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So much has already been said of "Indoors" -- a remarkable album! -- that rather than add more words to its praise I will instead tell you great things about their new album.

 

I haven't gotten my hands on it yet, of course, but I have had the delight of hearing quite a bit of the material in person when Adrian and Susanna visited me this summer. Some cracking good arrangements and medleys, nicely themed material, and historically and lyrically interesting songs that fit right in, too. (At least I hope some of the songs made the album -- I quite enjoyed them live!) And, having talked at some length with Adrian about the process of researching original scores and arranging these pieces (not written with their instrumentation in mind, of course), I can say that the effort and care put into creating their music goes far, far beyond their talented musicianship, and the results of all that work are fantastic.

 

Will

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Wow amazing, thanks! It's comments like these that makes all the hard work worthwhile and I hope our second effort will show signs of improvement... We're back in the studio next week to help with the mixing and mastering, then its off to the factory! The artwork is 90% done, and we're just fiddling around with the final order of the tracks. The whole project has been a much bigger challenge than the last one, and it's very nice now to finally see the end in sight.

Steven, if you'd like to read the booklet text for 'Indoors' - send me a p.m. with your e-mail address and I'll mail you a .pdf copy

Wolf, Rufus is not on the new recording, but knows all the songs by heart and sings them playing with his lego. I'm hoping he can come to the German meeting with us next March.

 

Thanks again,

Adrian

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Hey, Adrian-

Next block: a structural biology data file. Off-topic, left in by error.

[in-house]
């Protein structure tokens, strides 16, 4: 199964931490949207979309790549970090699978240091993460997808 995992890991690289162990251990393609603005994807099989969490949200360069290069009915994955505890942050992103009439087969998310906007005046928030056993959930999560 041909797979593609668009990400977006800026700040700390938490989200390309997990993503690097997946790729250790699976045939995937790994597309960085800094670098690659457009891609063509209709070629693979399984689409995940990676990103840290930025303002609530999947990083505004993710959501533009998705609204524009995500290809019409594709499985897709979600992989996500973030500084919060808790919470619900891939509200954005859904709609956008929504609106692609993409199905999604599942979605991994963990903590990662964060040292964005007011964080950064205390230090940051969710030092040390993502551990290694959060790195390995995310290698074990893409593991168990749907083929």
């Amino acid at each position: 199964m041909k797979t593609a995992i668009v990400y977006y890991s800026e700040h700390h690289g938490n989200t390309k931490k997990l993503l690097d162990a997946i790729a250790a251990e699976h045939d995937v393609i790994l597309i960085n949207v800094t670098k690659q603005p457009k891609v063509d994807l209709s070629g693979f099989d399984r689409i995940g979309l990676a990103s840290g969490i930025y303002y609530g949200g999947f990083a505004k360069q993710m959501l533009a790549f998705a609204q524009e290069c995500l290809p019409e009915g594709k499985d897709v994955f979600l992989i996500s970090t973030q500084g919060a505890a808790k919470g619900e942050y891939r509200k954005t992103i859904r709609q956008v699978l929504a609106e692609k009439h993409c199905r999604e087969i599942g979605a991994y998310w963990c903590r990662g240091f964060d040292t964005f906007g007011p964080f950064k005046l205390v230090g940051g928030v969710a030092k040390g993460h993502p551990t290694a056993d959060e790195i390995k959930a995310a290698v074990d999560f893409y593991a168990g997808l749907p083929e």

Good to see you and Susanna again, if only on video. The material sounds great.

One comment, though, entirely unrelated to the music. One of my anal pet peeves. In the brilliant opening and closing swirls of letters forming the words "Dapper's Delight" and "Disguisings," the apostrophe in "Dapper's Delight" is straight up-and-down, what you'd expect to see in the output of a typewriter (or e-mail) rather than the curved apostrophe that would be more appropriate for typeset or chiseled lettering or any high-quality text presentation.

 

 

Dapper's (what's in the video)
Dapper’s (what would look better)

 

You can make a curved apostrophe on a Mac by typing option - shift - ] or on any computer by using a word processor that automatically incorporates "smart quotes."

 

I just had a quick look at your previous CD cover and your web site and, fortunately, I don't see the problem there.

 

 

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Thanks for pointing that out David - it was just in time for me to check our entire CD booklet and artwork, and weed out any straight apostrophes. I had no idea there was a difference!

Latest update is that our artwork is now done, the CD is mastered, it's already at the factory. The final track listing is as follows:

1. Castleton Garland Dance or Long Morris ◊ Nobody's Jig 1 and 2

2. Robin Hood: Thomas Weelkes (1576–1623) ◊ Staines Morris 1, 2 and 3

3. Now is the Month of Maying: Thomas Morley (1557–1602) ◊ 
Month of May (Fieldtown Morris)